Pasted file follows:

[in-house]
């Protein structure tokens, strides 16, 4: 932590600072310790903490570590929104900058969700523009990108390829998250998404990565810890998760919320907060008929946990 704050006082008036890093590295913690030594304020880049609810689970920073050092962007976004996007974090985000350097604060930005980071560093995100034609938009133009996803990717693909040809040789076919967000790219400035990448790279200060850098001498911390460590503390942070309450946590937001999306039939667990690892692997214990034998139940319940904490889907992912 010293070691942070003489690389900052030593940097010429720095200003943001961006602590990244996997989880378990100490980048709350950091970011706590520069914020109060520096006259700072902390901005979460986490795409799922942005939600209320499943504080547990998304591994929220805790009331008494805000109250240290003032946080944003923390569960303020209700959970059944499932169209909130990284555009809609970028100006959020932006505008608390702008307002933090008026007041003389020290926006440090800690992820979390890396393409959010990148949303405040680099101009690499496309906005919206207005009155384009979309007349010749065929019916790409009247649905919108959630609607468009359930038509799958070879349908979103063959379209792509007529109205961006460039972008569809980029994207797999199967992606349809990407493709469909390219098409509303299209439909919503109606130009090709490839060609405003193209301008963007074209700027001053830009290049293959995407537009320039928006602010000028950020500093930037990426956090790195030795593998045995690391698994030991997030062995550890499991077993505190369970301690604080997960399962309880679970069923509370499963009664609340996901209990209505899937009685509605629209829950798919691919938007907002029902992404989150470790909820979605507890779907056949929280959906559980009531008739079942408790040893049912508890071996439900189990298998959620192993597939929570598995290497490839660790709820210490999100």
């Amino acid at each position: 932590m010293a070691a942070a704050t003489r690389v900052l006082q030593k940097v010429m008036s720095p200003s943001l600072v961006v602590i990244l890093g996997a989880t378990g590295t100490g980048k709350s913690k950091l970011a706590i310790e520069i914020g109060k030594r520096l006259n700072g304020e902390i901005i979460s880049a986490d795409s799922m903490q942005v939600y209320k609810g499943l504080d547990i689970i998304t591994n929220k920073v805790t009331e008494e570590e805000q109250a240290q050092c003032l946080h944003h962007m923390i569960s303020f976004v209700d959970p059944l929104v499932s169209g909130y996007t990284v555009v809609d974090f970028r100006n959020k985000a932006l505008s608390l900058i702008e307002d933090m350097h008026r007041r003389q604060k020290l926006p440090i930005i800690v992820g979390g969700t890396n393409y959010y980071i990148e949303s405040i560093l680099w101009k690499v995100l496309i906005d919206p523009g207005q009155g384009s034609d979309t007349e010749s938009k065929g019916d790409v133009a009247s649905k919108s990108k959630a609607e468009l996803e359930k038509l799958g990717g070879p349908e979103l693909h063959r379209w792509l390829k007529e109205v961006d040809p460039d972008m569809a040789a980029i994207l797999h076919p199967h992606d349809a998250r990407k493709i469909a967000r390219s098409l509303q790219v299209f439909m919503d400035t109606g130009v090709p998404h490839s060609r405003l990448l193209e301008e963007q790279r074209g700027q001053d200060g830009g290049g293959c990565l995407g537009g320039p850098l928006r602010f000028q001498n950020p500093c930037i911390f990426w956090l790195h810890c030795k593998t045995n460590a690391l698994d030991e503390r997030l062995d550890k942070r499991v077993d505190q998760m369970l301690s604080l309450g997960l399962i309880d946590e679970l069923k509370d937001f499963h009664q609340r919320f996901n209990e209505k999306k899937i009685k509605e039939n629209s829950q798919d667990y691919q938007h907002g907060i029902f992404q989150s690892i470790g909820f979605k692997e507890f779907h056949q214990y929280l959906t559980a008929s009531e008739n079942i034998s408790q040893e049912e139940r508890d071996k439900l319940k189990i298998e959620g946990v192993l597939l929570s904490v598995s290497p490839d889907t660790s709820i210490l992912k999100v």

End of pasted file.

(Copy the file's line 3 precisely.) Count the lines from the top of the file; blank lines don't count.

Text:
């Amino acid at each position: 932590m010293a070691a942070a704050t003489r690389v900052l006082q030593k940097v010429m008036s720095p200003s943001l600072v961006v602590i990244l890093g996997a989880t378990g590295t100490g980048k709350s913690k950091l970011a706590i310790e520069i914020g109060k030594r520096l006259n700072g304020e902390i901005i979460s880049a986490d795409s799922m903490q942005v939600y209320k609810g499943l504080d547990i689970i998304t591994n929220k920073v805790t009331e008494e570590e805000q109250a240290q050092c003032l946080h944003h962007m923390i569960s303020f976004v209700d959970p059944l929104v499932s169209g909130y996007t990284v555009v809609d974090f970028r100006n959020k985000a932006l505008s608390l900058i702008e307002d933090m350097h008026r007041r003389q604060k020290l926006p440090i930005i800690v992820g979390g969700t890396n393409y959010y980071i990148e949303s405040i560093l680099w101009k690499v995100l496309i906005d919206p523009g207005q009155g384009s034609d979309t007349e010749s938009k065929g019916d790409v133009a009247s649905k919108s990108k959630a609607e468009l996803e359930k038509l799958g990717g070879p349908e979103l693909h063959r379209w792509l390829k007529e109205v961006d040809p460039d972008m569809a040789a980029i994207l797999h076919p199967h992606d349809a998250r990407k493709i469909a967000r390219s098409l509303q790219v299209f439909m919503d400035t109606g130009v090709p998404h490839s060609r405003l990448l193209e301008e963007q790279r074209g700027q001053d200060g830009g290049g293959c990565l995407g537009g320039p850098l928006r602010f000028q001498n950020p500093c930037i911390f990426w956090l790195h810890c030795k593998t045995n460590a690391l698994d030991e503390r997030l062995d550890k942070r499991v077993d505190q998760m369970l301690s604080l309450g997960l399962i309880d946590e679970l069923k509370d937001f499963h009664q609340r919320f996901n209990e209505k999306k899937i009685k509605e039939n629209s829950q798919d667990y691919q938007h907002g907060i029902f992404q989150s690892i470790g909820f979605k692997e507890f779907h056949q214990y929280l959906t559980a008929s009531e008739n079942i034998s408790q040893e049912e139940r508890d071996k439900l319940k189990i298998e959620g946990v192993l597939l929570s904490v598995s290497p490839d889907t660790s709820i210490l992912k999100v």